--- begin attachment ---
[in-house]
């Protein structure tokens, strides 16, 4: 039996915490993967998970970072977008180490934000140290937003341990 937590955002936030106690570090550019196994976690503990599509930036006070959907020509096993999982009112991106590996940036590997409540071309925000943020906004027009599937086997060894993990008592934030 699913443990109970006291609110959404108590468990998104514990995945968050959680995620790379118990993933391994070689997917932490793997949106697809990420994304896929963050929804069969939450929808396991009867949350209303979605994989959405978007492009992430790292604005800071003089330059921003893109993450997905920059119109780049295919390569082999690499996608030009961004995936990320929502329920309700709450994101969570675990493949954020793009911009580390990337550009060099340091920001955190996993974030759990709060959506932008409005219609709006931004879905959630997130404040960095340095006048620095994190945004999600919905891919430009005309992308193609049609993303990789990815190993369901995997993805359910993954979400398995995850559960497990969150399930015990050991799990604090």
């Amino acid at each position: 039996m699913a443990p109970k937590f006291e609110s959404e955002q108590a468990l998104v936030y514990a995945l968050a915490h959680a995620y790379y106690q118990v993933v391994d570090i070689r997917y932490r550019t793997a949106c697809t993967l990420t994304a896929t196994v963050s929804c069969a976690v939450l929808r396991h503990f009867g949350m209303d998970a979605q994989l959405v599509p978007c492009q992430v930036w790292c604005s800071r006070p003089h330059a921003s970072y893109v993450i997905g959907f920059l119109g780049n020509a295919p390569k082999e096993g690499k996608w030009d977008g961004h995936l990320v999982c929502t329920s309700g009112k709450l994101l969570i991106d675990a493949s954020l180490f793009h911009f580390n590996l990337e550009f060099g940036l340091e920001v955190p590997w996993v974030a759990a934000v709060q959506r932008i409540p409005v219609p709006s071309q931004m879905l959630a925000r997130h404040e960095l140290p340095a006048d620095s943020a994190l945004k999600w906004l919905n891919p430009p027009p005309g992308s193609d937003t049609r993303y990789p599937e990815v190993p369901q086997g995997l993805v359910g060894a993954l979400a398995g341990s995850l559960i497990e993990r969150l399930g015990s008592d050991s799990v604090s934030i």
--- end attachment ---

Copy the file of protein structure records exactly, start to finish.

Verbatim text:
[in-house]
């Protein structure tokens, strides 16, 4: 039996915490993967998970970072977008180490934000140290937003341990 937590955002936030106690570090550019196994976690503990599509930036006070959907020509096993999982009112991106590996940036590997409540071309925000943020906004027009599937086997060894993990008592934030 699913443990109970006291609110959404108590468990998104514990995945968050959680995620790379118990993933391994070689997917932490793997949106697809990420994304896929963050929804069969939450929808396991009867949350209303979605994989959405978007492009992430790292604005800071003089330059921003893109993450997905920059119109780049295919390569082999690499996608030009961004995936990320929502329920309700709450994101969570675990493949954020793009911009580390990337550009060099340091920001955190996993974030759990709060959506932008409005219609709006931004879905959630997130404040960095340095006048620095994190945004999600919905891919430009005309992308193609049609993303990789990815190993369901995997993805359910993954979400398995995850559960497990969150399930015990050991799990604090």
């Amino acid at each position: 039996m699913a443990p109970k937590f006291e609110s959404e955002q108590a468990l998104v936030y514990a995945l968050a915490h959680a995620y790379y106690q118990v993933v391994d570090i070689r997917y932490r550019t793997a949106c697809t993967l990420t994304a896929t196994v963050s929804c069969a976690v939450l929808r396991h503990f009867g949350m209303d998970a979605q994989l959405v599509p978007c492009q992430v930036w790292c604005s800071r006070p003089h330059a921003s970072y893109v993450i997905g959907f920059l119109g780049n020509a295919p390569k082999e096993g690499k996608w030009d977008g961004h995936l990320v999982c929502t329920s309700g009112k709450l994101l969570i991106d675990a493949s954020l180490f793009h911009f580390n590996l990337e550009f060099g940036l340091e920001v955190p590997w996993v974030a759990a934000v709060q959506r932008i409540p409005v219609p709006s071309q931004m879905l959630a925000r997130h404040e960095l140290p340095a006048d620095s943020a994190l945004k999600w906004l919905n891919p430009p027009p005309g992308s193609d937003t049609r993303y990789p599937e990815v190993p369901q086997g995997l993805v359910g060894a993954l979400a398995g341990s995850l559960i497990e993990r969150l399930g015990s008592d050991s799990v604090s934030i």